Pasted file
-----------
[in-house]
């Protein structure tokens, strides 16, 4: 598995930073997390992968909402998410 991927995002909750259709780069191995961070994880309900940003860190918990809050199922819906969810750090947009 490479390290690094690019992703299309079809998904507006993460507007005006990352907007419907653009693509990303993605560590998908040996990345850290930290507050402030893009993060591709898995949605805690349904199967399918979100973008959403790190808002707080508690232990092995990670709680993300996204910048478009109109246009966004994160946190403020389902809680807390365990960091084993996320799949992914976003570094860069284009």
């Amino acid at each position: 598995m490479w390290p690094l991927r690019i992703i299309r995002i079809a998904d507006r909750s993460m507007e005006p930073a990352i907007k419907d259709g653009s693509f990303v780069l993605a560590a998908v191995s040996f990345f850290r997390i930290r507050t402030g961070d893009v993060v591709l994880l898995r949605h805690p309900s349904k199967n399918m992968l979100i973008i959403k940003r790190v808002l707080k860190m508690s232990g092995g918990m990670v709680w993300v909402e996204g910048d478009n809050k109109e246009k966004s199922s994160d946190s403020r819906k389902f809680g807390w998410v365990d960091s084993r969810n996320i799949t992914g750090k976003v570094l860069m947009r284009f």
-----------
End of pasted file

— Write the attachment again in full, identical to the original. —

[in-house]
């Protein structure tokens, strides 16, 4: 598995930073997390992968909402998410 991927995002909750259709780069191995961070994880309900940003860190918990809050199922819906969810750090947009 490479390290690094690019992703299309079809998904507006993460507007005006990352907007419907653009693509990303993605560590998908040996990345850290930290507050402030893009993060591709898995949605805690349904199967399918979100973008959403790190808002707080508690232990092995990670709680993300996204910048478009109109246009966004994160946190403020389902809680807390365990960091084993996320799949992914976003570094860069284009």
């Amino acid at each position: 598995m490479w390290p690094l991927r690019i992703i299309r995002i079809a998904d507006r909750s993460m507007e005006p930073a990352i907007k419907d259709g653009s693509f990303v780069l993605a560590a998908v191995s040996f990345f850290r997390i930290r507050t402030g961070d893009v993060v591709l994880l898995r949605h805690p309900s349904k199967n399918m992968l979100i973008i959403k940003r790190v808002l707080k860190m508690s232990g092995g918990m990670v709680w993300v909402e996204g910048d478009n809050k109109e246009k966004s199922s994160d946190s403020r819906k389902f809680g807390w998410v365990d960091s084993r969810n996320i799949t992914g750090k976003v570094l860069m947009r284009f």